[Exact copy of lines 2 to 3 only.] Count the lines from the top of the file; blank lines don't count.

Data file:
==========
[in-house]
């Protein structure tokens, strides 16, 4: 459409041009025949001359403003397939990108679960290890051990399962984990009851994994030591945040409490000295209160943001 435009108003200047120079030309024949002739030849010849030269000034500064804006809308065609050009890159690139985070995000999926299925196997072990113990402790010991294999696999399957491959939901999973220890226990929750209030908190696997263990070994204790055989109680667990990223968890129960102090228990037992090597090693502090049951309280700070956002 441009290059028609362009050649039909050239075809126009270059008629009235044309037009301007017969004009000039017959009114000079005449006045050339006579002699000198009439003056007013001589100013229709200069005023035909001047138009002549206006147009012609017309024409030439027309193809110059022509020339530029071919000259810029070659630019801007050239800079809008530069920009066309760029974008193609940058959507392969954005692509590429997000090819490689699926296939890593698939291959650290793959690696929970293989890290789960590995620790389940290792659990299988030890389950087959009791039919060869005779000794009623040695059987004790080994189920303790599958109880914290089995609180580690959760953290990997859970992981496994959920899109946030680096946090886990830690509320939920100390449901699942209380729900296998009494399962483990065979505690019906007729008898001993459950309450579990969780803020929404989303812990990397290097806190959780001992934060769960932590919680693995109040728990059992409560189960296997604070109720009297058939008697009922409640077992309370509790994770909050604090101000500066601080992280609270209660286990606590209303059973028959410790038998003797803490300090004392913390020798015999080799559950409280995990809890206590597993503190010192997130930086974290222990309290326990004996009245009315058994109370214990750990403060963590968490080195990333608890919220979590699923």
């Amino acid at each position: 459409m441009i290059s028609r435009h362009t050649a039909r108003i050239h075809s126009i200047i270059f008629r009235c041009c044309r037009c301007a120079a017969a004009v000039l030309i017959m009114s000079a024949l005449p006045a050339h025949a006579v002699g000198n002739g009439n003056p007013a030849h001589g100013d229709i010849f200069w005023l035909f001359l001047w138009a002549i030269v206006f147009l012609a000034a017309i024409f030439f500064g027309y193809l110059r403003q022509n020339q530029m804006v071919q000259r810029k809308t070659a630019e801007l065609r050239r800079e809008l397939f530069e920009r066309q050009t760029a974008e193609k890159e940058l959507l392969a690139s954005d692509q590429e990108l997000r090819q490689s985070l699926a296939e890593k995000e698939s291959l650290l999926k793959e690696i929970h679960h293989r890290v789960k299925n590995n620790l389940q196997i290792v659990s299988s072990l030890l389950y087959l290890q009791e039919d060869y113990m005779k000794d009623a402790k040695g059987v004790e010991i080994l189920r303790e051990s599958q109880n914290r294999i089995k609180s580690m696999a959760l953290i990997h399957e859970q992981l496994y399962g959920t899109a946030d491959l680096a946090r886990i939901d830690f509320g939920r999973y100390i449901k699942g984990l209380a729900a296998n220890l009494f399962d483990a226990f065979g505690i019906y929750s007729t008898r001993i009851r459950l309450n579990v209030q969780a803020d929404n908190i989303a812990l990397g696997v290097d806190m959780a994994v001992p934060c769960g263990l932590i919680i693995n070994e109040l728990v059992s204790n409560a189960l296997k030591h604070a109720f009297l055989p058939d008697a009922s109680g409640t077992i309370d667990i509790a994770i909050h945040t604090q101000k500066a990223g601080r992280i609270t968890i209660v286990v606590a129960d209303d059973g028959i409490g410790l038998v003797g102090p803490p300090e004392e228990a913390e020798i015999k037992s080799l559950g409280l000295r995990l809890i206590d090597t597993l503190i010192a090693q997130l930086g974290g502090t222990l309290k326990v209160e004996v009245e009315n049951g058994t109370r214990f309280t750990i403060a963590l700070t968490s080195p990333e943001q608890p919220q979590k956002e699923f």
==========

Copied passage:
């Protein structure tokens, strides 16, 4: 459409041009025949001359403003397939990108679960290890051990399962984990009851994994030591945040409490000295209160943001 435009108003200047120079030309024949002739030849010849030269000034500064804006809308065609050009890159690139985070995000999926299925196997072990113990402790010991294999696999399957491959939901999973220890226990929750209030908190696997263990070994204790055989109680667990990223968890129960102090228990037992090597090693502090049951309280700070956002 441009290059028609362009050649039909050239075809126009270059008629009235044309037009301007017969004009000039017959009114000079005449006045050339006579002699000198009439003056007013001589100013229709200069005023035909001047138009002549206006147009012609017309024409030439027309193809110059022509020339530029071919000259810029070659630019801007050239800079809008530069920009066309760029974008193609940058959507392969954005692509590429997000090819490689699926296939890593698939291959650290793959690696929970293989890290789960590995620790389940290792659990299988030890389950087959009791039919060869005779000794009623040695059987004790080994189920303790599958109880914290089995609180580690959760953290990997859970992981496994959920899109946030680096946090886990830690509320939920100390449901699942209380729900296998009494399962483990065979505690019906007729008898001993459950309450579990969780803020929404989303812990990397290097806190959780001992934060769960932590919680693995109040728990059992409560189960296997604070109720009297058939008697009922409640077992309370509790994770909050604090101000500066601080992280609270209660286990606590209303059973028959410790038998003797803490300090004392913390020798015999080799559950409280995990809890206590597993503190010192997130930086974290222990309290326990004996009245009315058994109370214990750990403060963590968490080195990333608890919220979590699923």
């Amino acid at each position: 459409m441009i290059s028609r435009h362009t050649a039909r108003i050239h075809s126009i200047i270059f008629r009235c041009c044309r037009c301007a120079a017969a004009v000039l030309i017959m009114s000079a024949l005449p006045a050339h025949a006579v002699g000198n002739g009439n003056p007013a030849h001589g100013d229709i010849f200069w005023l035909f001359l001047w138009a002549i030269v206006f147009l012609a000034a017309i024409f030439f500064g027309y193809l110059r403003q022509n020339q530029m804006v071919q000259r810029k809308t070659a630019e801007l065609r050239r800079e809008l397939f530069e920009r066309q050009t760029a974008e193609k890159e940058l959507l392969a690139s954005d692509q590429e990108l997000r090819q490689s985070l699926a296939e890593k995000e698939s291959l650290l999926k793959e690696i929970h679960h293989r890290v789960k299925n590995n620790l389940q196997i290792v659990s299988s072990l030890l389950y087959l290890q009791e039919d060869y113990m005779k000794d009623a402790k040695g059987v004790e010991i080994l189920r303790e051990s599958q109880n914290r294999i089995k609180s580690m696999a959760l953290i990997h399957e859970q992981l496994y399962g959920t899109a946030d491959l680096a946090r886990i939901d830690f509320g939920r999973y100390i449901k699942g984990l209380a729900a296998n220890l009494f399962d483990a226990f065979g505690i019906y929750s007729t008898r001993i009851r459950l309450n579990v209030q969780a803020d929404n908190i989303a812990l990397g696997v290097d806190m959780a994994v001992p934060c769960g263990l932590i919680i693995n070994e109040l728990v059992s204790n409560a189960l296997k030591h604070a109720f009297l055989p058939d008697a009922s109680g409640t077992i309370d667990i509790a994770i909050h945040t604090q101000k500066a990223g601080r992280i609270t968890i209660v286990v606590a129960d209303d059973g028959i409490g410790l038998v003797g102090p803490p300090e004392e228990a913390e020798i015999k037992s080799l559950g409280l000295r995990l809890i206590d090597t597993l503190i010192a090693q997130l930086g974290g502090t222990l309290k326990v209160e004996v009245e009315n049951g058994t109370r214990f309280t750990i403060a963590l700070t968490s080195p990333e943001q608890p919220q979590k956002e699923f």